In the limited genre of "monster crocodile flicks based on true stories," Black Water towers above the competition. Opening it up to the broader, "alligator/croc rampage" sub-genre and I'd say that Black Water probably ranks in the top ten. As a horror flick in general, I'd say Black Water holds it own. I'd recommend it next time you "come to raw prawn some shonky trackie daks" (as the Australians say).

Monday, May 12, 2008

Books: Ghost on the highway.

The vengeful ghost at the center of Joe Hill's Heart-Shaped Box isn't the product of a cursed bloodline, a disrespected cemetery, an unfortunately placed Indian burial ground, or any of the many time-tested methods author's deploy for producing spooks. Instead, he's purchased over the Internet. This is, I think, an apt metaphor for Hill's pop culture conscious and leanly modern approach to the age-old traditions of the ghost story: his book is slickly functional, quick, and delivers the goods.

The surly anti-hero of Heart-Shaped Box is Judas Coyne. Judas is a somewhat over-the-hill rock legend. He's living out his post-band years in relative isolation on an upstate New York farm, enjoying the reliable low-yield fame of an icon elder rock statesman and finding physical satisfaction in a steady string of semi-disposable goth nubiles who still seek the orgasmic favors of the failing rock god. His current bedmate is Georgia, a former stripper nearly 30-years Judas's junior. The only other person who shares Judas's bucolic exile is Danny, Judas's sycophantic personal assistant.

One day, Danny receives an unusual email regarding an item up for auction on an eBay-like Internet auction site: a haunted suit. The seller claims that the buyer will get a Western style black suit complete with one ghost. All sales are final. Judas, who collects the creepy detritus of the goth culture that once surrounded him and his band mates (occult books, black magic paraphernalia, a real snuff flick), buys it immediately.

What Judas doesn't know is that the suit is a trap. The suit was sold to him by the sister of a girl named Florida. Florida, nee Anna, was a former groupie who showered Judas with the orgasmic offerings that are the inalienable right of rock stars. When Judas got sick of her mental behavior, he kicked her to the curb and sent her packing. She returned home (to Florida) and, shortly thereafter, killed herself. The sister, vowing revenge, set up Judas to get the ghost. The ghost is the vengeful spirit of Florida's father, a spiritualist and hypnotist who has figured out how to keep his angry soul together after death. Sis and ghost dad have a very personal score to settle with Judas.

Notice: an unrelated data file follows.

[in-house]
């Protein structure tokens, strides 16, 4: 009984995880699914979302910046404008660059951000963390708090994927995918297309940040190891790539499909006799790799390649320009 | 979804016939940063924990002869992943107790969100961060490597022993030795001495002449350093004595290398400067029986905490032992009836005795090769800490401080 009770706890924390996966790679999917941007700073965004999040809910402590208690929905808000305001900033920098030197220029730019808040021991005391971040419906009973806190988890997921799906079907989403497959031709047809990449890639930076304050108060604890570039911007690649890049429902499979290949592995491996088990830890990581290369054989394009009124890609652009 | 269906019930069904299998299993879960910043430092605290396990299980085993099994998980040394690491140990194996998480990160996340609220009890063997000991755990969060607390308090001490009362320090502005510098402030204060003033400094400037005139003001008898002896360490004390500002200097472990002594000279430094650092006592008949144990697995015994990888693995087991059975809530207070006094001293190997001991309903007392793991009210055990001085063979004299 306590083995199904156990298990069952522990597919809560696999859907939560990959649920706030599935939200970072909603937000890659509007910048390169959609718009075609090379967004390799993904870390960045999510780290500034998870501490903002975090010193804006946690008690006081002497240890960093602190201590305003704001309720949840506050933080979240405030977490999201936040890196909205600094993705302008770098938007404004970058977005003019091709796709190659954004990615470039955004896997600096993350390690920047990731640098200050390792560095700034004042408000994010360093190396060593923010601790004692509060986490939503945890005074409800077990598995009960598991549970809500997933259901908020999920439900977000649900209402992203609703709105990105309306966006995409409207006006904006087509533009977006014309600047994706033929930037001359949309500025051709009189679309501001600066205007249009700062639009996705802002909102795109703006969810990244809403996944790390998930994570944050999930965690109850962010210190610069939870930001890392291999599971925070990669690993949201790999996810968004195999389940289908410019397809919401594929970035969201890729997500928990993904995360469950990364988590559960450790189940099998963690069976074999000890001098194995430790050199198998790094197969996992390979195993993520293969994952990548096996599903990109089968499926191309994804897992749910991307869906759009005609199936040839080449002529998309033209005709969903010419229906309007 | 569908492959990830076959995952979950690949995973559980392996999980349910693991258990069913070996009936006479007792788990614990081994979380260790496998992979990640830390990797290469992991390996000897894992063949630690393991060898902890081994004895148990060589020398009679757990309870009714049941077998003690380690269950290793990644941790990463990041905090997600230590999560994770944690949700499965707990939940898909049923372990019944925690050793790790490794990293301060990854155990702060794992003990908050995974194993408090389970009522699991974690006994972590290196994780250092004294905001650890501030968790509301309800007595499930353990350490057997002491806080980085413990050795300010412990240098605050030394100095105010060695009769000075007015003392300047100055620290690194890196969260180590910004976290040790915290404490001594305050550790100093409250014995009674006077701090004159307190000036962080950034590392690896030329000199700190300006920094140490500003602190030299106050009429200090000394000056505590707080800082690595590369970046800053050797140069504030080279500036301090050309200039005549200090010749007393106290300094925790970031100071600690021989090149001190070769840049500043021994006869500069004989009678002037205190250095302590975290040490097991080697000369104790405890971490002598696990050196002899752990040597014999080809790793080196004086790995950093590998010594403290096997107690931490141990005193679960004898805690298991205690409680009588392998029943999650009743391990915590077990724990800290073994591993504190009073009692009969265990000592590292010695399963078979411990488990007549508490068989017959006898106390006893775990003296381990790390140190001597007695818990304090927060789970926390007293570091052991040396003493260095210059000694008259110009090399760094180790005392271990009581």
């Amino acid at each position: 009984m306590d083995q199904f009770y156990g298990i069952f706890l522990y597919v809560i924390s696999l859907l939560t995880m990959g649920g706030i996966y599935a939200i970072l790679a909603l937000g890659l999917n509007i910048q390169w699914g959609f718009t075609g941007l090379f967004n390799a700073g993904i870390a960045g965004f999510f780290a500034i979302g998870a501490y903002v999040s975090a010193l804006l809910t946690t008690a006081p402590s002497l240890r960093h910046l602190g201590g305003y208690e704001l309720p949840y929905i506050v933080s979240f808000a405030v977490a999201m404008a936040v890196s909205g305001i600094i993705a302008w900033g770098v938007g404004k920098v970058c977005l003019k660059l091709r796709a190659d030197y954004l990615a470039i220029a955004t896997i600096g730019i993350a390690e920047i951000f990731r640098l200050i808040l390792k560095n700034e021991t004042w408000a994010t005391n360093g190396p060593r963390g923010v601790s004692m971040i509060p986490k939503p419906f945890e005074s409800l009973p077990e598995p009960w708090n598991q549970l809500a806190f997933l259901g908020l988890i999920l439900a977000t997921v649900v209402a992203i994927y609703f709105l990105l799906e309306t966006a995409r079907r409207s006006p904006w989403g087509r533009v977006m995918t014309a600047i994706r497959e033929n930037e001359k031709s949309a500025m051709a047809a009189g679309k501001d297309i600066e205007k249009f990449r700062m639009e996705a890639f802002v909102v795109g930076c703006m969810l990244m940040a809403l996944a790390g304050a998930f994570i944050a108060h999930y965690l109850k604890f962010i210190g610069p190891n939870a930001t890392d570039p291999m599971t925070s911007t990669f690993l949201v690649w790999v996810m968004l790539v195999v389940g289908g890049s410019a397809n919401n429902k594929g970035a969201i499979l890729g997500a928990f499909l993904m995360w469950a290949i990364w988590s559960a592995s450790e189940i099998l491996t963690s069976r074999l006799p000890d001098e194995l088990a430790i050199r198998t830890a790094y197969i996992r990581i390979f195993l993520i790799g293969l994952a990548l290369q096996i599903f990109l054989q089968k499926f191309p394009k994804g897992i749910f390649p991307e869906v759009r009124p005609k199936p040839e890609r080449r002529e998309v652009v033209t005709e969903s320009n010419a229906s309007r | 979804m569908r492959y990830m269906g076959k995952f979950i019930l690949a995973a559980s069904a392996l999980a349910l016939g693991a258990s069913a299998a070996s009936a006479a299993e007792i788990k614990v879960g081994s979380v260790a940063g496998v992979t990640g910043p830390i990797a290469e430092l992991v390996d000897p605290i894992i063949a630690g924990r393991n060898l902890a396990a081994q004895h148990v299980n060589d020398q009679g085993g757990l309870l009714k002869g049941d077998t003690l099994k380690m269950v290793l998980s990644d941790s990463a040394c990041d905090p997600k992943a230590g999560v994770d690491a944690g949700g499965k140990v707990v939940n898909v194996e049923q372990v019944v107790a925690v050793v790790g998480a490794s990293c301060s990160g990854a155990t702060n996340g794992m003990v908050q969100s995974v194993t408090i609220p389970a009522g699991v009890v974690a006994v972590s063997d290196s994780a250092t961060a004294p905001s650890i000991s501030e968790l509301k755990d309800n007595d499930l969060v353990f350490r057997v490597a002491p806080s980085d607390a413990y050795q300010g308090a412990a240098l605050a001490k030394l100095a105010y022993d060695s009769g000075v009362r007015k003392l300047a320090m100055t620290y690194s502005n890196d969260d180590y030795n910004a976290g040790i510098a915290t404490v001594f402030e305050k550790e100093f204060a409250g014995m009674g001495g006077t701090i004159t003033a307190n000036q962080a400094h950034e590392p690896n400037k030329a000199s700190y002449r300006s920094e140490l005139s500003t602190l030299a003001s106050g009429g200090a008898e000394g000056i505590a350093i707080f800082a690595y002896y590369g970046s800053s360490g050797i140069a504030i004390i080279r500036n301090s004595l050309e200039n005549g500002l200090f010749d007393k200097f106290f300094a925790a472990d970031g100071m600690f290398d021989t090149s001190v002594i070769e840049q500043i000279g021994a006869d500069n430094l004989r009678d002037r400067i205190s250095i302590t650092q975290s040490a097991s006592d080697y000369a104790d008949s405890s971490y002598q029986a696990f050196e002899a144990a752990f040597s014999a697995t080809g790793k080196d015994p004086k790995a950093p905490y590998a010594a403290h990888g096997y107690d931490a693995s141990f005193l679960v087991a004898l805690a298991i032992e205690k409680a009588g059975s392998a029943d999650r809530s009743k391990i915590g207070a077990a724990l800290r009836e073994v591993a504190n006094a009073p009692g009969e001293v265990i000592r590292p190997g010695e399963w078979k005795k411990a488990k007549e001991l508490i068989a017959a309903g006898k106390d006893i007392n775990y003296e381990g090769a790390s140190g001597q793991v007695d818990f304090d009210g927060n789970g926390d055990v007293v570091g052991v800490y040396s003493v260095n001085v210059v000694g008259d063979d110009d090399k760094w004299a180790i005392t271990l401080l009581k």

After a short build up, Judas's pseudo-family collapses under otherworldly attack and Judas and Georgia hit the road. What follows is a frantic nightmare road-story: Judas and Georgia race to get Florida's sister to call the ghost off, while, relentless and brutal, the ghost of Florida's father gets ever closer.

Hill's debut novel is a shockingly assured performance. His characterizations are economical, but completely effective. Judas is sympathetic, but often a douchebag. Georgia's character starts a cookie-cutter "whore with the heart of gold" stereotype, but is given a depth that makes her something more profound. She reminds me slightly of Angie Dickinson's character Feathers in Hawk's brilliant Rio Bravo: conflicted but strong, good but not innocent. Even bit-part characters, like the brown-nosing Danny, reveal surprising aspects that still feel organic. This attention to detail, the way Hill fleshes out the characters without bogging us down in numbing minutia, is all the more effective for how it weaves into the whole concept of the ghost story. Hill's not so ham-fisted as to make every detail of Judas's backstory relevant to his current conflict, but it is clear that Judas is metaphorically haunted by his past and that his confrontation with the sinister specter that pursues him will also force him to confront how he has contributed to the horror around him.

Hill is a confident storyteller. His pace is quick, but never rushed. He brings a modern and sly sensibility (the characters contact the spirit world through a Oija board and Judas notices that it has "Parker Bros." written on it) to what might, in less competent hands, become a strict exercise in genre-paint-by-numbers. Though he's not reluctant to bring on the gore when he feels it will be effective, Hill gets most of his chills through the skillful creation of surreal imagery. The ghost first appears, for example, as an old man in a dark suit, sitting perfectly still in an antique rocking chair in ill lit hallway of Judas's house. There's no jump-out scares, there's no violent struggle. Just this low key, but clearly out of place figure. Hill remarkably effective with this sort of curious dreadfulness.

The sole complaint I have about the novel has to do with Hill's fidelity to genre trappings. Hill's creativity feels constrained by genre conventions he seems to occasionally go out of his way to honor – as if he didn't want to stray too far off the reservation despite being ready to run. It almost comes too easy to Hill, and as a result, he loses focus and drive near the close. The book ends with some where-are-they-now exposition that almost feels tossed off, as if Hill himself got bored. He doesn't break a sweat and, while you're thoroughly entertained, you feel he could have pushed the envelope. Like Judas's Dodge Charger, it is a nice cruising car, but it's begging to be pushed harder.

But you can't fault a dude for not writing the book he didn't write. As a spookshow thriller, Hill's novel gives all it promises. Heart-Shaped Box, despite its flagging denouement, is a real modern horror classic. It weds old-school horror tropes to a fresh style and makes it look effortless. I can't wait to see what's next.